That title comes with a caveat. I’m specifically talking about card lots or collections. You may very well have a realistic assessment of what any single card you own is worth. Hell, maybe you’re one of those rare people with a pragmatic outlook and a realistic sense of how the cardboard market works, and if so, congratulations, you’re in the minority, but you’ll probably find selling cardboard to be a whole lot more satisfying than the average person. But for everyone else, what I want to talk about today is several of the ways that people fail to properly assess the value of their collections when it comes time to make some sales. As a note, if you’re a long time cardboard veteran, this article probably isn’t going to offer a ton of new info you, but I’ve seen plenty of people in the FAB community for whom FAB is their first CCG or at least the first one they’ve seriously put money into.
For the purpose of this article, we’re specifically going to focus on selling cards in lots. When you’re selling singles, things like pricing are a lot easier to pin down, and there are fewer variables in play. We’re also going to assume you actually want to sell these cards and you aren’t doing exploratory pricing. By that I am referring to sales where you’re only interested in selling if you can get a price that hasn’t previously been achieved for a comparable lot. If market on a CF Tunic is $4000 and you’re unwilling to sell for less than $5000, you’re not really trying to sell the Tunic. To add some structure, we’re going to tackle lots of cards in the following subcategories: complete collections, bulk, random piles, and curated bundles. Let’s go!
Unless you only own a handful of chase cards, your collection is actually less than the sum of its parts. If you go on TCGPlayer, or whatever price site you prefer, and simply add up all the values for the cards in your collection and use that as your asking price, you are vastly overvaluing your cards. I cannot tell you how many times I see someone selling a collection with something like “cards valued at $5760 TCG low, yours for $5500,” which is a terrible bargain for any sucker foolish enough to buy it. In most cases, what happens here is simply that no one buys the collection. Now if you actually want to sell your cards as a collection, the first step is to recognize that you are the person who is being done a favor in any transaction that occurs. It’s virtually impossible that your random assortment of cards is exactly what someone wants. In all likelihood, they want a specific subset of your collection (say the cold foils) and they’re willing to accept buying a bunch of other stuff that they frankly don’t want in order to acquire a set of highly desirable cards.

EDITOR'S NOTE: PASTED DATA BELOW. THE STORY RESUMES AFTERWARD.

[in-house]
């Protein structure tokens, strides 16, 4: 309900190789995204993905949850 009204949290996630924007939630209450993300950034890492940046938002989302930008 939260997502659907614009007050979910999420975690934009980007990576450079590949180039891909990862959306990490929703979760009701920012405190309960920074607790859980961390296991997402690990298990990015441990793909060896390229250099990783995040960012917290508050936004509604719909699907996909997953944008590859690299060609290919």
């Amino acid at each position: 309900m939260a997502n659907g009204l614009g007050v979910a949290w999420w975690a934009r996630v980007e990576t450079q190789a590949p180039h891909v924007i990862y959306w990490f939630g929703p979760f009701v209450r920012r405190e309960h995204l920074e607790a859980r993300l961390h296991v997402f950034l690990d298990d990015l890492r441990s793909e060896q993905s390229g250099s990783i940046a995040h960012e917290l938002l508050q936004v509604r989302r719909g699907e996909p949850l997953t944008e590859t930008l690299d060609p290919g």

When you’re dealing with a large quantity of cards, there is generally a sliding percentage of the “market value” of a card that you can expect to get in a collection sale, and it’s usually directly related to how valuable the card is. You might be able to get 80-90% of a CF as part of a collection while a $5 Majestic might only get 20-50% of its market value. Below that mark, your cards might be valued at pennies on the dollars. That sounds like a pretty shit deal for you, so why would you accept such a low price? Because your time has value and you don’t want to sell your cards individually. If you want to optimize profits, you’re almost always going to do better selling single cards, unfortunately this takes a lot of time and effort. Meanwhile, selling all your cards in one big pile is the lowest effort way to sell them. The person buying them is likely going to either keep some and resell others or flip the entire collection. Essentially, they are planning to trade their time for money. This is totally respectable approach for people whose time is worth less than yours. When I was in my early 20’s I used to buy Magic collections that had some cards I wanted and flip the rest to pay for the next collection. It’s one of the ways I built a valuable collection on a tight budget.